The Obama administration has not discouraged Central American countries from airlifting thousands of Cuban migrants to the U.S.-Mexico border, according to a senior State Department official.
“We have not told them not to do the airlift,” Francisco Palmieri, an official with Bureau of Western Hemisphere Affairs, testified Tuesday before a Senate Foreign Relations subcommittee hearing examining President Obama’s FY 2017 State Department budget request.
Palmieri was responding to questions posed by Sen. Marco Rubio (R-FL), the Chairman of the Subcommittee on Western Hemisphere, Transnational Crime, Civilian Security, Democracy, Human Rights, and Global Women’s Issues.
In recent months there has been a significant increase in the level of migration from Cuba to the U.S., as Cubans leave the island nation seeking the special protections the U.S. grants Cuban refugees under the Cuban Adjustment Act.
According to Rubio, a son of Cuban immigrants, over a five month period alone, from October to February, some 18,500 Cubans crossed into the U.S. at the Texas Laredo field office. Since October, another 2,700 Cubans have sought access to the U.S. by sea.
Concerning to Rubio, however, is the posture of the Central American countries, who are dealing with the migration by simply putting the Cubans on planes and flying them to the U.S.-Mexico border.
“And if you read the press reports, some of these governments, their body language or attitude is, ‘We’re gonna put them on a plane and fly them as close as possible to the U.S. border so they can cross in,’” Rubio said Tuesday. “In essence, ‘We don’t want this problem.’”
“This is a major developing issue here and much of this upsurge has occurred since the deal,” he added, in reference to the administration’s effort to normalize relations with Cuba.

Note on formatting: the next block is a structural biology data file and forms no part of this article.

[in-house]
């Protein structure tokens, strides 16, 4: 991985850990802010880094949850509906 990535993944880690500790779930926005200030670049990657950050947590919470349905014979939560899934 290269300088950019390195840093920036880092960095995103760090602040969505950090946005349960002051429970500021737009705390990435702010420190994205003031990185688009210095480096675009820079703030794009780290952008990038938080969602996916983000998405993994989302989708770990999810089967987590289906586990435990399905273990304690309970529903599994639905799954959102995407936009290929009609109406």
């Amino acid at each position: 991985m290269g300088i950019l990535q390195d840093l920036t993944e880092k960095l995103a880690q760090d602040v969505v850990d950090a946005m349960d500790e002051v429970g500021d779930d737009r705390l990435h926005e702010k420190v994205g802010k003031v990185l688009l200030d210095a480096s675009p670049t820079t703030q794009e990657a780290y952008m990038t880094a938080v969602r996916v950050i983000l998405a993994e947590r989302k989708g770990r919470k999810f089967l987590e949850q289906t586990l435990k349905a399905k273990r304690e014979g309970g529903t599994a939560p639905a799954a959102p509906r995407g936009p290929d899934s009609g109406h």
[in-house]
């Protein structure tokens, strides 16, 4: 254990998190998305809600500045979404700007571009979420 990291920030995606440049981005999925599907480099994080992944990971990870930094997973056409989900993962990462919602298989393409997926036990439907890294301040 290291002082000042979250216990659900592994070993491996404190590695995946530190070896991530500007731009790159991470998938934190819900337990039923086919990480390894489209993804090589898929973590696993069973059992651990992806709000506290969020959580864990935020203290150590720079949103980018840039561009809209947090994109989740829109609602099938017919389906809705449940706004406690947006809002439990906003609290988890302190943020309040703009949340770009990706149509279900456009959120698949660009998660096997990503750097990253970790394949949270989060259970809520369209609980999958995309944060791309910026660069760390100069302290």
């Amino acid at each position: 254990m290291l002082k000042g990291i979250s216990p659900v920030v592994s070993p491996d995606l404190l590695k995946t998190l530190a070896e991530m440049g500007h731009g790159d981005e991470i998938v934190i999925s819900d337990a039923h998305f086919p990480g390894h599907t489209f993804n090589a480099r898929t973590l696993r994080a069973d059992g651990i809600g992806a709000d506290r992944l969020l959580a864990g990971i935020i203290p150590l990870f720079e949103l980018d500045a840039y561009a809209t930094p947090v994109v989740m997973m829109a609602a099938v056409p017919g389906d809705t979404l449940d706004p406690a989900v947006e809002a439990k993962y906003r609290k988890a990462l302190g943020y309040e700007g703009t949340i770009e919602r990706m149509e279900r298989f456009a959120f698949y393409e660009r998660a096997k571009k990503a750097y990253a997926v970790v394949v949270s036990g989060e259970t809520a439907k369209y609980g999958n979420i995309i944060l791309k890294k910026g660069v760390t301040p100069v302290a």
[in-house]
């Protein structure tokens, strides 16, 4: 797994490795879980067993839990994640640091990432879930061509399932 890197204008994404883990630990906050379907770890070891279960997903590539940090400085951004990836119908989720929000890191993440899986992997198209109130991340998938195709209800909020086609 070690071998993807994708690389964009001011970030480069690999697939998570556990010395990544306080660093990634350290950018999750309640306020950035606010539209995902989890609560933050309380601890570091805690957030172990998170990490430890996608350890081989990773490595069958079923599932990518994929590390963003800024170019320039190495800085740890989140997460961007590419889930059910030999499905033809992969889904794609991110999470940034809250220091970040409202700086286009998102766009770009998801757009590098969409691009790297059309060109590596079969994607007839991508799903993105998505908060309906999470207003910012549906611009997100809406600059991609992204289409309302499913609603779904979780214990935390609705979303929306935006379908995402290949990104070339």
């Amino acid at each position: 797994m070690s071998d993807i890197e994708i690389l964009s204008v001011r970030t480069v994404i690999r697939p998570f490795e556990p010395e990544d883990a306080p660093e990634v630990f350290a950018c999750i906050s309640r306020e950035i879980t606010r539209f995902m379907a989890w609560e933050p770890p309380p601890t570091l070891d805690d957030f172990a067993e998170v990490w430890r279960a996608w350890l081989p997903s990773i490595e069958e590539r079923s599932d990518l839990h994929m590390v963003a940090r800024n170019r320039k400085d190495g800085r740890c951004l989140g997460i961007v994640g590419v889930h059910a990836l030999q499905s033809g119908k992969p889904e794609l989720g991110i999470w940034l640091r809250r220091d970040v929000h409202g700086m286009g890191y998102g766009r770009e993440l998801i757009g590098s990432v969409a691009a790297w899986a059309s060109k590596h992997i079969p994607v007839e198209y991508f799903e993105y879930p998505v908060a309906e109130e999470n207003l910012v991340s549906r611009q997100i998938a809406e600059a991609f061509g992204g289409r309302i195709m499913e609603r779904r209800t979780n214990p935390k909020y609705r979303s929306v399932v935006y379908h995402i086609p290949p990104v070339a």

Palmieri conceded that Costa Rica and Panama have flown 8,000 Cubans to the U.S.-Mexico border this year, but said the administration did not know why such large numbers of Cubans have chosen to emigrate to the U.S. now.
“I don’t know. I can’t comment directly on the individual motivations of these Cuban migrants, but I can make clear that the Administration is not entertaining any idea of a change to the Cuban Adjustment Act, and so that shouldn’t be a factor in their decision calculus,” he said.
Reports have indicated that many Cubans —so far mistakenly — fear that the normalization effort will also result in changes to the special protections of the Cuban Adjustment Act.
Rubio has called for an end the automatic special treatment and refugee label Cubans receive when they arrive in the U.S., arguing the benefits — which include welfare and an expedited path to permanent residency — should be reserved for Cubans who have truly been persecuted.